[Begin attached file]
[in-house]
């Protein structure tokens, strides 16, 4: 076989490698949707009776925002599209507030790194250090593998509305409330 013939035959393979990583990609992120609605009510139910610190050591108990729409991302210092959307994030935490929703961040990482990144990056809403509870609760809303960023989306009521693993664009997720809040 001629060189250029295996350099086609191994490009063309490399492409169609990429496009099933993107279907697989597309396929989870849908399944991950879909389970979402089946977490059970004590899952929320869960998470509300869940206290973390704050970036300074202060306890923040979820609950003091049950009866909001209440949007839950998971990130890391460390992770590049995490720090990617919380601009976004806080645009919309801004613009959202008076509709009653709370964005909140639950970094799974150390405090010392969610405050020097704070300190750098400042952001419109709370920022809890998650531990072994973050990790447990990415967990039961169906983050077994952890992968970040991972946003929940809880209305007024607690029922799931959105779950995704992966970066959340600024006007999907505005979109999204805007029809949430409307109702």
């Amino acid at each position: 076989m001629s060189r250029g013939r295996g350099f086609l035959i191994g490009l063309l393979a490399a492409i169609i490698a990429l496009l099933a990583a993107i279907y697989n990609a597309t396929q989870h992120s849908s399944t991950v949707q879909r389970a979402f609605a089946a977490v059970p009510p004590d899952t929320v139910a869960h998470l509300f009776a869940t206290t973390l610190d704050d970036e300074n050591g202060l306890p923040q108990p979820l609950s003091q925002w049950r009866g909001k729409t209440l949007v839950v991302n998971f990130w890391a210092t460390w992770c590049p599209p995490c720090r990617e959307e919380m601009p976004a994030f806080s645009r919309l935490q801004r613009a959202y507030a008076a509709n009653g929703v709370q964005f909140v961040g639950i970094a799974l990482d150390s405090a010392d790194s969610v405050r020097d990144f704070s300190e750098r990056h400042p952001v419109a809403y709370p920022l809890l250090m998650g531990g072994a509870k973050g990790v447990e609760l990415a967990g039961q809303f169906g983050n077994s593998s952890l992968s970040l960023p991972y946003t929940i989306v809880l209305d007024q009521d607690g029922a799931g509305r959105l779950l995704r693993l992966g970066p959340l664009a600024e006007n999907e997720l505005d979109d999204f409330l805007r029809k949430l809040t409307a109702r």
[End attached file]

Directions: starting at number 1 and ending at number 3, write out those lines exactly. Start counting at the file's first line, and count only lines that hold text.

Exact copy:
[in-house]
């Protein structure tokens, strides 16, 4: 076989490698949707009776925002599209507030790194250090593998509305409330 013939035959393979990583990609992120609605009510139910610190050591108990729409991302210092959307994030935490929703961040990482990144990056809403509870609760809303960023989306009521693993664009997720809040 001629060189250029295996350099086609191994490009063309490399492409169609990429496009099933993107279907697989597309396929989870849908399944991950879909389970979402089946977490059970004590899952929320869960998470509300869940206290973390704050970036300074202060306890923040979820609950003091049950009866909001209440949007839950998971990130890391460390992770590049995490720090990617919380601009976004806080645009919309801004613009959202008076509709009653709370964005909140639950970094799974150390405090010392969610405050020097704070300190750098400042952001419109709370920022809890998650531990072994973050990790447990990415967990039961169906983050077994952890992968970040991972946003929940809880209305007024607690029922799931959105779950995704992966970066959340600024006007999907505005979109999204805007029809949430409307109702």
């Amino acid at each position: 076989m001629s060189r250029g013939r295996g350099f086609l035959i191994g490009l063309l393979a490399a492409i169609i490698a990429l496009l099933a990583a993107i279907y697989n990609a597309t396929q989870h992120s849908s399944t991950v949707q879909r389970a979402f609605a089946a977490v059970p009510p004590d899952t929320v139910a869960h998470l509300f009776a869940t206290t973390l610190d704050d970036e300074n050591g202060l306890p923040q108990p979820l609950s003091q925002w049950r009866g909001k729409t209440l949007v839950v991302n998971f990130w890391a210092t460390w992770c590049p599209p995490c720090r990617e959307e919380m601009p976004a994030f806080s645009r919309l935490q801004r613009a959202y507030a008076a509709n009653g929703v709370q964005f909140v961040g639950i970094a799974l990482d150390s405090a010392d790194s969610v405050r020097d990144f704070s300190e750098r990056h400042p952001v419109a809403y709370p920022l809890l250090m998650g531990g072994a509870k973050g990790v447990e609760l990415a967990g039961q809303f169906g983050n077994s593998s952890l992968s970040l960023p991972y946003t929940i989306v809880l209305d007024q009521d607690g029922a799931g509305r959105l779950l995704r693993l992966g970066p959340l664009a600024e006007n999907e997720l505005d979109d999204f409330l805007r029809k949430l809040t409307a109702r």